Downstairs

 

In this house, all the stairs go down.

 

Ladder rungs drop from the attic.
Whoever descends grows frantic
spitting dust, wiping cobwebs from his face.
His feet in their loose-laced
shoes are unsure.
He toes the treads all hesitation,
alights surprised

 

onto a floorful of bedrooms. Bedrooms,
Lined up along the hall. Sheets and coverlets
tidily tucked, pillows plumped,
hide the stink of ghosts giving up.
Didn’t an old covenant once promise him sleep?
All his dreams of sun-splotched fields,
friends long dead camped by the river,
strange painted birds and insects trilling,
were only rationales for static.

 

Puffy carpet pads the spiral
down to where the people are.
A dizzy drop it would be if not.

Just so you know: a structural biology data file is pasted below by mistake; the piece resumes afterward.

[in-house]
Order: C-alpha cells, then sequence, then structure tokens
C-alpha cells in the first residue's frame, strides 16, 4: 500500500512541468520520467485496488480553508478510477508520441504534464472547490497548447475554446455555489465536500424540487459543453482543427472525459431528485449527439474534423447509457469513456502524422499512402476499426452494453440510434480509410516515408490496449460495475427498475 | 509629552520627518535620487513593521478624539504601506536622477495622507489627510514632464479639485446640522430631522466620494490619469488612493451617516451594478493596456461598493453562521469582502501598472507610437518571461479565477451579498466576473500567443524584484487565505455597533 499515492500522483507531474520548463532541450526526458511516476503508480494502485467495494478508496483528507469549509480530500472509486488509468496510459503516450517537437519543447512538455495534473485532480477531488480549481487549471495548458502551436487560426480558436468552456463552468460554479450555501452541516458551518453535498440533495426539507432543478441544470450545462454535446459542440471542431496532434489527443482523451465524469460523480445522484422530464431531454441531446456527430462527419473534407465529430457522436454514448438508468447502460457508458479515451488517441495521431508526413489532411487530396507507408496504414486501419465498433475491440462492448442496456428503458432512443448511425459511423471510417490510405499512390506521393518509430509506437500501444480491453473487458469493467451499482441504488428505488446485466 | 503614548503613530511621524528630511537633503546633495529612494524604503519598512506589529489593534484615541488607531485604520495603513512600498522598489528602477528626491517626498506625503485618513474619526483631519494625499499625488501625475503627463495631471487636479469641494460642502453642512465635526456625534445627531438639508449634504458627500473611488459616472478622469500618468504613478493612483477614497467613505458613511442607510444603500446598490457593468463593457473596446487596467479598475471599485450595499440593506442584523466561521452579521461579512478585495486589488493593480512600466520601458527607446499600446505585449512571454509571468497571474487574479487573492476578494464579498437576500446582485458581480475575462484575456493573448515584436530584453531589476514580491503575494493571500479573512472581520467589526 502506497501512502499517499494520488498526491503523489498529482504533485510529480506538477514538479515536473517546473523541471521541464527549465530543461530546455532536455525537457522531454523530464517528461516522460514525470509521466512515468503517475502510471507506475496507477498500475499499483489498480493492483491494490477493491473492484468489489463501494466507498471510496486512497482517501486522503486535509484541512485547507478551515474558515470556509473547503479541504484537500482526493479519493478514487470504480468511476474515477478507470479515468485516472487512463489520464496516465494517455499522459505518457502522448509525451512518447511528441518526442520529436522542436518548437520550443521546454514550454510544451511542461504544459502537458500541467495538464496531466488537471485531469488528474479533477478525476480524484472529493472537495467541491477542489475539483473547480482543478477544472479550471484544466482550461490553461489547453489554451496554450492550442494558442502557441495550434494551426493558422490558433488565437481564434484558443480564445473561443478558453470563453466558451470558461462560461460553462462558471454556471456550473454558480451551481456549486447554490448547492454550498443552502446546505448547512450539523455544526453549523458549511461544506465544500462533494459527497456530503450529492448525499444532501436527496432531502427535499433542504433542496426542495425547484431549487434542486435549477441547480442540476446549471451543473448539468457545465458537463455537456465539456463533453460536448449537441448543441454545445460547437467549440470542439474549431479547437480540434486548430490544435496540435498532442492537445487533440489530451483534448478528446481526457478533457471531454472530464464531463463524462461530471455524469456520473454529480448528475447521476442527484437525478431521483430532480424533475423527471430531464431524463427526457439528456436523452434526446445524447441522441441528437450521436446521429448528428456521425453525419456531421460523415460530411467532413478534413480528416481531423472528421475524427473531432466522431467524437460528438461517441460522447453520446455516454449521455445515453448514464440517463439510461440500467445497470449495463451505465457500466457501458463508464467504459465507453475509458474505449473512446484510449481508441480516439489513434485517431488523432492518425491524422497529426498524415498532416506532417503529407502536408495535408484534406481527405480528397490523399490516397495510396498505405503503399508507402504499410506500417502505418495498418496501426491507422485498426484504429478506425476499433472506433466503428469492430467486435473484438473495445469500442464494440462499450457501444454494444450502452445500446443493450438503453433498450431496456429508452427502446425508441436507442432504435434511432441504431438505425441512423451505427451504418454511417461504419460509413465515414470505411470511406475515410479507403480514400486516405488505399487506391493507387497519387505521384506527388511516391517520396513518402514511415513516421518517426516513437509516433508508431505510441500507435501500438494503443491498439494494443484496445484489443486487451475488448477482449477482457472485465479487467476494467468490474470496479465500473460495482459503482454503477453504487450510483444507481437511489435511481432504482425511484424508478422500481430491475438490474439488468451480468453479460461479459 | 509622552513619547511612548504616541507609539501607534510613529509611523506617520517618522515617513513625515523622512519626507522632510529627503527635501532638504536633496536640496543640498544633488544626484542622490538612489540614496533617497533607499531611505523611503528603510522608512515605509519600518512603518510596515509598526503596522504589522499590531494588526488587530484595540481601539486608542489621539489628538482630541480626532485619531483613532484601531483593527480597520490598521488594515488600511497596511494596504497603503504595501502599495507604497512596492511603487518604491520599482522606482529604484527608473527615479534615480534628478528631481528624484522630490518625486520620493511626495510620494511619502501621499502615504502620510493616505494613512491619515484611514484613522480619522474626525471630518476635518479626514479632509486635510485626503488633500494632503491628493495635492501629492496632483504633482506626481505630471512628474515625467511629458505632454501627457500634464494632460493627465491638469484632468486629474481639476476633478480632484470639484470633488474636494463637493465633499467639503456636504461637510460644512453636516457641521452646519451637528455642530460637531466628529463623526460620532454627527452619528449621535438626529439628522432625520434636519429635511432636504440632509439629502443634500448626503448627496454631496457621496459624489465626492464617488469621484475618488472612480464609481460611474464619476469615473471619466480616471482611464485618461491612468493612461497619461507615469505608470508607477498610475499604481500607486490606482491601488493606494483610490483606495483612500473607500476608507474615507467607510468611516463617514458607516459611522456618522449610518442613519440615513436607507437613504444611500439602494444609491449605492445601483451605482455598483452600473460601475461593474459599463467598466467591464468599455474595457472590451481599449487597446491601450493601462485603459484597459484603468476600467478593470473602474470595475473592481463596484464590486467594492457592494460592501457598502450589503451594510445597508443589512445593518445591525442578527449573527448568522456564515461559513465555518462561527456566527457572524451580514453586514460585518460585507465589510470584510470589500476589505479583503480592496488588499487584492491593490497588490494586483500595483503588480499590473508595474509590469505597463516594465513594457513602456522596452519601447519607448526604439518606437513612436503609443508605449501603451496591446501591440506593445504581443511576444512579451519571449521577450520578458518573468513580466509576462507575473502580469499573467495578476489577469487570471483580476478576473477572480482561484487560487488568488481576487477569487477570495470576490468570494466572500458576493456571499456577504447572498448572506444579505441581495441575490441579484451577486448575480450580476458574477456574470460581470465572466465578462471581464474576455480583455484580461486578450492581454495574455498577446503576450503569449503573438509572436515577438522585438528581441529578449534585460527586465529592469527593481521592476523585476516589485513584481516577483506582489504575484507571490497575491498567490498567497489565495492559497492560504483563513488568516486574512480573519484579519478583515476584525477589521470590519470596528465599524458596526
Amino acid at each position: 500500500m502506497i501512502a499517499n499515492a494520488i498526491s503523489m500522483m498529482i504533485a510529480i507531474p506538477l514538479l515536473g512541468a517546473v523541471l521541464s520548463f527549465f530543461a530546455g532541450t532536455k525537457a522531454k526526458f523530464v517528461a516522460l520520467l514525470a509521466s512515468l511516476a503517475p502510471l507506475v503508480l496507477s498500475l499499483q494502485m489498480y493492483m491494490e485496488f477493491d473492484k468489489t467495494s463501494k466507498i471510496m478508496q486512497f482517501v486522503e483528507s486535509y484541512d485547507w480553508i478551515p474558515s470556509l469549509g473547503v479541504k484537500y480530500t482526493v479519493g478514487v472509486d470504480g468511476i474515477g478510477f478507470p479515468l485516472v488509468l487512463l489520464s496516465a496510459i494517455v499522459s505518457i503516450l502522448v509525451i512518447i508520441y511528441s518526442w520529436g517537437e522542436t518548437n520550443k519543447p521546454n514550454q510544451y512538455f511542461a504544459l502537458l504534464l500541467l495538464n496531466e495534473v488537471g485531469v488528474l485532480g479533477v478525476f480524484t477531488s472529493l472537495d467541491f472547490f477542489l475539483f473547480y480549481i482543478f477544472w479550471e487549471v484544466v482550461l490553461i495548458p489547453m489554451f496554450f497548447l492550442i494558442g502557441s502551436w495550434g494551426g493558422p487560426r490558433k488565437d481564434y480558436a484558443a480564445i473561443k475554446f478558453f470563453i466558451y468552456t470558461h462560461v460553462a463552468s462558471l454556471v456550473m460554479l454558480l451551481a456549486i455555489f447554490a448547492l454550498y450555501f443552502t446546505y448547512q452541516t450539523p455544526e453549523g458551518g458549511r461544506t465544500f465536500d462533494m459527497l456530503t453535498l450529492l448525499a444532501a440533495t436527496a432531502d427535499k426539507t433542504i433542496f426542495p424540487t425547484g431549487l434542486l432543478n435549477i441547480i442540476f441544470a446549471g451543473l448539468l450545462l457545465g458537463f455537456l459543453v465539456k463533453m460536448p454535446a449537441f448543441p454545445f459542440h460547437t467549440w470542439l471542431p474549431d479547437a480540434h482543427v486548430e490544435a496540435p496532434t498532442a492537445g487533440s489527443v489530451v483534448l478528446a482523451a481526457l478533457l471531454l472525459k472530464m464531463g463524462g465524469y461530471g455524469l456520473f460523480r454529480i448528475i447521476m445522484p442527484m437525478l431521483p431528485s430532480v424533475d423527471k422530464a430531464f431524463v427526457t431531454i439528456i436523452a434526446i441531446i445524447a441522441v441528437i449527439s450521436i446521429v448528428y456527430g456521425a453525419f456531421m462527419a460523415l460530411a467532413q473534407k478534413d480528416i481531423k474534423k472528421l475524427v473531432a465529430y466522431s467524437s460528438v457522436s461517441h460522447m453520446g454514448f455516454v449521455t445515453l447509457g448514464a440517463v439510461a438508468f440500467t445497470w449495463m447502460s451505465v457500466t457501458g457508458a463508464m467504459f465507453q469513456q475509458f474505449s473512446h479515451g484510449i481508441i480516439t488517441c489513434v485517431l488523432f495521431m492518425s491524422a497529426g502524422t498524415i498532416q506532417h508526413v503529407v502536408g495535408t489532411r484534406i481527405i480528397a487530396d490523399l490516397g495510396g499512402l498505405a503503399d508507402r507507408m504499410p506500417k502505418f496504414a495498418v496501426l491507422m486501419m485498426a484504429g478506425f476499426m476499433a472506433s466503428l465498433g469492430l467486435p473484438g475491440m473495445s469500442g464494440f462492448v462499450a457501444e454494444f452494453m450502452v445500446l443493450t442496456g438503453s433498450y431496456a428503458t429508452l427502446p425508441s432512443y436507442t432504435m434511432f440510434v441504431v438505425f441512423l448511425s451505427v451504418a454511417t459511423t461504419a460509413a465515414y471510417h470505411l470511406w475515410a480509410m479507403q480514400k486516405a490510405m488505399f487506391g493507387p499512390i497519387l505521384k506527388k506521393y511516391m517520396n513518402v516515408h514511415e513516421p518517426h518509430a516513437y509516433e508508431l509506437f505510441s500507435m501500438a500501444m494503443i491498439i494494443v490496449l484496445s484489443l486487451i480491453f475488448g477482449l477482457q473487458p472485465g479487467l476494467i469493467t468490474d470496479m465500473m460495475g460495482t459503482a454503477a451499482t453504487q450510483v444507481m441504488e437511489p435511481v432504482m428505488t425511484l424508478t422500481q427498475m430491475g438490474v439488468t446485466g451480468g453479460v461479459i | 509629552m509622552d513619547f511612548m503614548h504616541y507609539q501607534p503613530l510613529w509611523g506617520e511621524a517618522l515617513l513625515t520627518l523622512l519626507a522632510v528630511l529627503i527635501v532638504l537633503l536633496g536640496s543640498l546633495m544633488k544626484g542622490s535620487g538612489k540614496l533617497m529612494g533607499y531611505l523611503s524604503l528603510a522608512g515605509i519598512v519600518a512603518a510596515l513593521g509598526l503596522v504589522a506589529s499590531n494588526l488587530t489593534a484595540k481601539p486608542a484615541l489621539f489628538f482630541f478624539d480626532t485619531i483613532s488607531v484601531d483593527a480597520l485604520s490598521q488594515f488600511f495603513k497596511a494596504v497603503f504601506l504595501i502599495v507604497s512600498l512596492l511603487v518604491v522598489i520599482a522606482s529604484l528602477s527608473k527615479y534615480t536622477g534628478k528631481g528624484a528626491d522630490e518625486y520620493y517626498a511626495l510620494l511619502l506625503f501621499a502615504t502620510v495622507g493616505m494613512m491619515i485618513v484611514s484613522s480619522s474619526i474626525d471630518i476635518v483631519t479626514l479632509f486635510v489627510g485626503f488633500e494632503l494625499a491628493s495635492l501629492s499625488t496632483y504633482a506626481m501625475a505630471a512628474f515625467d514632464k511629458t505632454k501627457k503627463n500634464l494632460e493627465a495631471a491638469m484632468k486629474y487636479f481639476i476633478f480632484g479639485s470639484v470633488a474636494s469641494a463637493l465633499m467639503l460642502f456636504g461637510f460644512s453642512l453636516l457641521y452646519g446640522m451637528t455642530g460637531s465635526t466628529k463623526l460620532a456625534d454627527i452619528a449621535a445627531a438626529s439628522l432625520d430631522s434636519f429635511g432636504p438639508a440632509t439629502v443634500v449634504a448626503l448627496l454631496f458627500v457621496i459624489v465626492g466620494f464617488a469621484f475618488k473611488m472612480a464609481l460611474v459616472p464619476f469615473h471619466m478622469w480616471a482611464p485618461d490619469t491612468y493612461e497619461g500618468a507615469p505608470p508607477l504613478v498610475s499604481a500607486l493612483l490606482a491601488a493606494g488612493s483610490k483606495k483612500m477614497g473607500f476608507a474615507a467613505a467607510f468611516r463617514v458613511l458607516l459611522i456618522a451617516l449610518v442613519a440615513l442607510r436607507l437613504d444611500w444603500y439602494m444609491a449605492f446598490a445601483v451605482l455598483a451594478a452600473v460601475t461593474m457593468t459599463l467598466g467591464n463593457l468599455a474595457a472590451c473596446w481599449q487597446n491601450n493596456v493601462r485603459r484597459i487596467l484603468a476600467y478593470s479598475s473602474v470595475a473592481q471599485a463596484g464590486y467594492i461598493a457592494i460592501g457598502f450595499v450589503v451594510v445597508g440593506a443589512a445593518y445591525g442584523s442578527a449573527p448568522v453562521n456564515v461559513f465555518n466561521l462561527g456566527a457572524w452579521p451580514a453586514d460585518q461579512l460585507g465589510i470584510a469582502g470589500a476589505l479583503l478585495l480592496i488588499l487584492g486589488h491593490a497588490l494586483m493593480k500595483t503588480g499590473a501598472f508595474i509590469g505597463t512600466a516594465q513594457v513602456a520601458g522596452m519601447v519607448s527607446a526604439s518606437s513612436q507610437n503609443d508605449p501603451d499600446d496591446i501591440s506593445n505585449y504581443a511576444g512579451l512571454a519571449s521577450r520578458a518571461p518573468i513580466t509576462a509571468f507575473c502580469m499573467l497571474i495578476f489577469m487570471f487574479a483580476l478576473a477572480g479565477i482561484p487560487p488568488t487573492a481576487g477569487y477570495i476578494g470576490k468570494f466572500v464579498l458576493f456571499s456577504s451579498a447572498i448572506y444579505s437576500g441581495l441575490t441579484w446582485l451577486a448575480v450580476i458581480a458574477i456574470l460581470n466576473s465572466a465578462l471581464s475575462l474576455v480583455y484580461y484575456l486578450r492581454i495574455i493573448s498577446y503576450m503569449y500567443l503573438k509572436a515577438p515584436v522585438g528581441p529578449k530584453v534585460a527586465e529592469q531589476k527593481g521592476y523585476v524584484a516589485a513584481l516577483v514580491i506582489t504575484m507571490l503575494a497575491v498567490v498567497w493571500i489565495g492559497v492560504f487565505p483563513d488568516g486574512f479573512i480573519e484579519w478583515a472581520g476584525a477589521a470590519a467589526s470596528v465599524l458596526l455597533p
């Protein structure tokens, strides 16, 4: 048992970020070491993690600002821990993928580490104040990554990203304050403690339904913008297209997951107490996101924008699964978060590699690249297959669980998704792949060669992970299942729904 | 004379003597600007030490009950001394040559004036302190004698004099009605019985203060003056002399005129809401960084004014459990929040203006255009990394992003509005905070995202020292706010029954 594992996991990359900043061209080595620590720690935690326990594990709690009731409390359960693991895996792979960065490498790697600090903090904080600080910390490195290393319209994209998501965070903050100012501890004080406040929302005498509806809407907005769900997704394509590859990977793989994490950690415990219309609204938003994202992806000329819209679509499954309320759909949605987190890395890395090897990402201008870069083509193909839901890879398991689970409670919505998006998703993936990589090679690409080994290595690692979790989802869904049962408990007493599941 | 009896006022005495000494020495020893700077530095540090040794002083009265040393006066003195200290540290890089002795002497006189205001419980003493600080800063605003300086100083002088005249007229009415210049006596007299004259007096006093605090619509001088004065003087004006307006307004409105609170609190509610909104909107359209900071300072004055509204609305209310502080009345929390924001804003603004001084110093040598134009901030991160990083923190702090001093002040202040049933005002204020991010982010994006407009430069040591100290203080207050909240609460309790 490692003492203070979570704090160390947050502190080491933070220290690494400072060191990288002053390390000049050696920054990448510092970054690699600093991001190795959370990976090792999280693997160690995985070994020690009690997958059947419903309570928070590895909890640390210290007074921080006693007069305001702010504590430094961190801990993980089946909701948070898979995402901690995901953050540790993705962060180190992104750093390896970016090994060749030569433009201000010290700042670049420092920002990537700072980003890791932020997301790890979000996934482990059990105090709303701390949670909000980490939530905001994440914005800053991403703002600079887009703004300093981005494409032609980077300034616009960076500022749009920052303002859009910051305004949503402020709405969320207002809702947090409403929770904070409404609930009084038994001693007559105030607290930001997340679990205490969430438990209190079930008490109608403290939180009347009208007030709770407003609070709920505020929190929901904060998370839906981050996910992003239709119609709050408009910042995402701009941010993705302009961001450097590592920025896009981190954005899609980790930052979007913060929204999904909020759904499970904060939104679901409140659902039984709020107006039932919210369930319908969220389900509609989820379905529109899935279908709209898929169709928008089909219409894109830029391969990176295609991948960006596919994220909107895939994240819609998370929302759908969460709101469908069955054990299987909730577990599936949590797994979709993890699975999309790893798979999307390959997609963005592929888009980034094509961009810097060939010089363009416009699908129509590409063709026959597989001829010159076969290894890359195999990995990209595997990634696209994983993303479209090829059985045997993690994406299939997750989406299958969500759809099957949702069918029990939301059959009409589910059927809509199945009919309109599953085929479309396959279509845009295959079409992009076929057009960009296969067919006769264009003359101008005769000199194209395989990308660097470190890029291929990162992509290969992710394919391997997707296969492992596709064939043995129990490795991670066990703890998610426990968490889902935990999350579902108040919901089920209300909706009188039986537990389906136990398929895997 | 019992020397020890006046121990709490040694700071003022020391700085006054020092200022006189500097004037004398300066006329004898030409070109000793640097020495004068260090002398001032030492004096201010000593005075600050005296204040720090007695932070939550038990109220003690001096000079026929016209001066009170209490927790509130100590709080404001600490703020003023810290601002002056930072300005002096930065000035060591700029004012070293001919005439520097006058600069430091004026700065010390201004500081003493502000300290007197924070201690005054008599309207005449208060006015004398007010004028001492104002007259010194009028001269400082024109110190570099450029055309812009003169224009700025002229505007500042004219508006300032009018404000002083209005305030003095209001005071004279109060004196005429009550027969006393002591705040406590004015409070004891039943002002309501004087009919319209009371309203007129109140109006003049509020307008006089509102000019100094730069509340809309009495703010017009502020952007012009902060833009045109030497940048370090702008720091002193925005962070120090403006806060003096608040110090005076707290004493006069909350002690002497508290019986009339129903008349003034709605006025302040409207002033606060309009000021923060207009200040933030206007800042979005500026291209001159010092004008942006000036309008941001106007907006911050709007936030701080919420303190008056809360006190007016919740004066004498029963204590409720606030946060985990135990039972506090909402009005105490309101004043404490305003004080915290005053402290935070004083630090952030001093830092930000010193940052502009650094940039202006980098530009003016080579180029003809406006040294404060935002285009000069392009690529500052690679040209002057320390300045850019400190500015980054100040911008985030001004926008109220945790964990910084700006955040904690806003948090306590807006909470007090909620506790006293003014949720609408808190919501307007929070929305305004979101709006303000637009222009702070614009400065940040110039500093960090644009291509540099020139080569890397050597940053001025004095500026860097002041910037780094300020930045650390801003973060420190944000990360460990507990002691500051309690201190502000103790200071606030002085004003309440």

Eggshell white. Who descends
has changed his shoes. Patent leather
sheens between the tufts.
Below, men smell of lavender,
women of tobacco. Children
lean against their mama’s legs. Beyond,
the kitchen bloats with roasting meat,
a seminar of woodpeckers, the sounds.

 

Steps leading to the basement are cement,
gray. The walls supporting them are gray, also,
a darker shade. The space is narrow.
Once, an independent movie-maker paid the household well
to shoot this very staircase for his horror show.
Trunks and wooden crates, cardboard boxes fill the cellar.
Each clasps something different but it’s better not to ask.
Whoever has come down here wisely walks right past.

 

Fifty feet from the basement door
a gentle declension
of mossy bricks winds through cliffs
that overlook a furious surf.
Black lava rocks spike up
from white spasms of foam.
A foghorn moans.
Here a hundred sailors drowned.
The ashes of his friends
twirl around those old skeletons.
What is to reprieve him now
who built his stairways only down?

 

Jean Esteve